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Nasarawa: Religious Leaders, Organisations Back Laws On Violence Against Children



The Institute of Governance and Social Research (IGRS) has introduced volleyball tournament as a means of promoting peace among the youths in Plateau state. Achor Abimaje reports.

Danjuma Joseph in this report highlights efforts by the Nasarawa state government, religious leaders and civil society organisations to end the rising cases of violence against children in Nasarawa state.

Religious leaders and civil society organisations in Nasarawa state, have thrown their weight behind the state government in the adoption of laws on violence against children.

The decision was reached at a three – day workshop organised by the state ministry of Women Affairs and Social Development in partnership with SMILE team, to ensure that laws and policies are adopted and implemented  to end violence against children.

Speakers at the workshop held that violence against children was becoming a rising case in the society, hence the need for a government policy prohibiting the menace.

The  Permanent Secretary in the state Ministry of Women Affairs and Social Development, Mrs Asibi  Omeri Ogabo,said the stakeholders meeting was at the instance of the  state government, as it deemed it imperative to make policies and laws that will end violence against children.

Ogabo, said that Nasarawa state government was among the first set of states to pass a law on non violence against children, which in carrying out its implementation and it considered it expedient that stakeholders are involved, in taking actions through policies formulation that can serve as a template for zero tolerance on violence  against children.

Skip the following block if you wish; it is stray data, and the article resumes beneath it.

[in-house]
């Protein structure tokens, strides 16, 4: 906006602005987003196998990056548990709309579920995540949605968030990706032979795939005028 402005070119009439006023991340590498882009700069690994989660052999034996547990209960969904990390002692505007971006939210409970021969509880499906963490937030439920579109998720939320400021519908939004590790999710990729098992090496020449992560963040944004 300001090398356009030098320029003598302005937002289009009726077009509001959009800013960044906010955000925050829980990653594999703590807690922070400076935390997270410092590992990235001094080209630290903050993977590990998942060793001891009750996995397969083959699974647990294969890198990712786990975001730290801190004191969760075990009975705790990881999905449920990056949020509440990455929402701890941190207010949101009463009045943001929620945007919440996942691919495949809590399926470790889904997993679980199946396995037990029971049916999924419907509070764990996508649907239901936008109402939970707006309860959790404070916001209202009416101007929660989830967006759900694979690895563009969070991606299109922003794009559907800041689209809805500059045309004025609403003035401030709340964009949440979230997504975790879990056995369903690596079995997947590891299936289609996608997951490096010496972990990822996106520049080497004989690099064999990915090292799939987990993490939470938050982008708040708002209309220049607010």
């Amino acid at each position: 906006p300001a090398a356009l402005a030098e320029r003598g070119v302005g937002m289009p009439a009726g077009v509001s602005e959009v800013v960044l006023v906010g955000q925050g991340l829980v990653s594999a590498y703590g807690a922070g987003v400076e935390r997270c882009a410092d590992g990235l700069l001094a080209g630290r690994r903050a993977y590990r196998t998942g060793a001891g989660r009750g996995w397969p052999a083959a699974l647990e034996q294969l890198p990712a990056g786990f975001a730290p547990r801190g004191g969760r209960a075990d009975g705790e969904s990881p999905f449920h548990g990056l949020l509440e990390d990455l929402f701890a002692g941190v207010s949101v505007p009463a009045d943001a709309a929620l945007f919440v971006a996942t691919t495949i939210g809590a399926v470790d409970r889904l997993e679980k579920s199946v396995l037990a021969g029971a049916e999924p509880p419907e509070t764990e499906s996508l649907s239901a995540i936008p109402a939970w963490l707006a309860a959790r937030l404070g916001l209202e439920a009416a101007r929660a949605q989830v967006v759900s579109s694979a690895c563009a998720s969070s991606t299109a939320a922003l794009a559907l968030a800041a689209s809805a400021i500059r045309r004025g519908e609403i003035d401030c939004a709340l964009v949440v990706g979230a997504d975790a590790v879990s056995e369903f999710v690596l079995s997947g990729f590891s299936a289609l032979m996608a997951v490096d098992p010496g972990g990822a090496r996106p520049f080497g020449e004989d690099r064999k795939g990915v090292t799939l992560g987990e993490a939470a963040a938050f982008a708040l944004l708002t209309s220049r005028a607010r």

Also contributing, Fatima Akundayo a staff with the Centre for Women and Community Action, said part of their mandate is to fight and ensure that right of children are protected in the state.

She pointed out that curtailing violence against children is by strict implementation of the laws that prohibit violence against children and women in the state.

She observed that the non implementation of the Child Right law in the state since 2005, has contributed in no small measure to the rise in cases of voilence against children.

Mrs Akundayo urged the state government to be proactive in implementing the Child Right  laws  to curtail the menace, so that the right of the children will be protected.

heir parts , the religious leaders of both faith (Christianity and Islam) lauded government’s efforts by funding and creating round table discussions among stakeholders to brainstorm on rising vices against children.

They said it was actually a responsibility  expected of every  cleric to ensure that the society is taught on the imperative of protecting the right of the children.

Yohana Samari, the secretary of the Christian Association of Nigeria (CAN) in  Nasarawa state, said there are many forms of violence against children which include denial to education, maltreatment and rape cases, which said can be brought to an end.

“ We are optimistic of ending violence not only against the children alone despite that it is not something that is doable within a time frame, but can be brought to a nearest minimum,” he said.

On his part, the project coordinator HIV/AIDS of Jama’atu Nasril Islam, Alhaji Musa Muhammed, said the desire by the Nasarawa state government to have a workable law that would tackle the rising cases of violence against children is a step taken in the right direction, noting that all the violence perpetrated against children are discouraged in Islam.

He noted that for the state government to effectively  implement the laws, there is the need for the total involvement of all religious leaders as well as the traditional rulers who are the custodians of the people.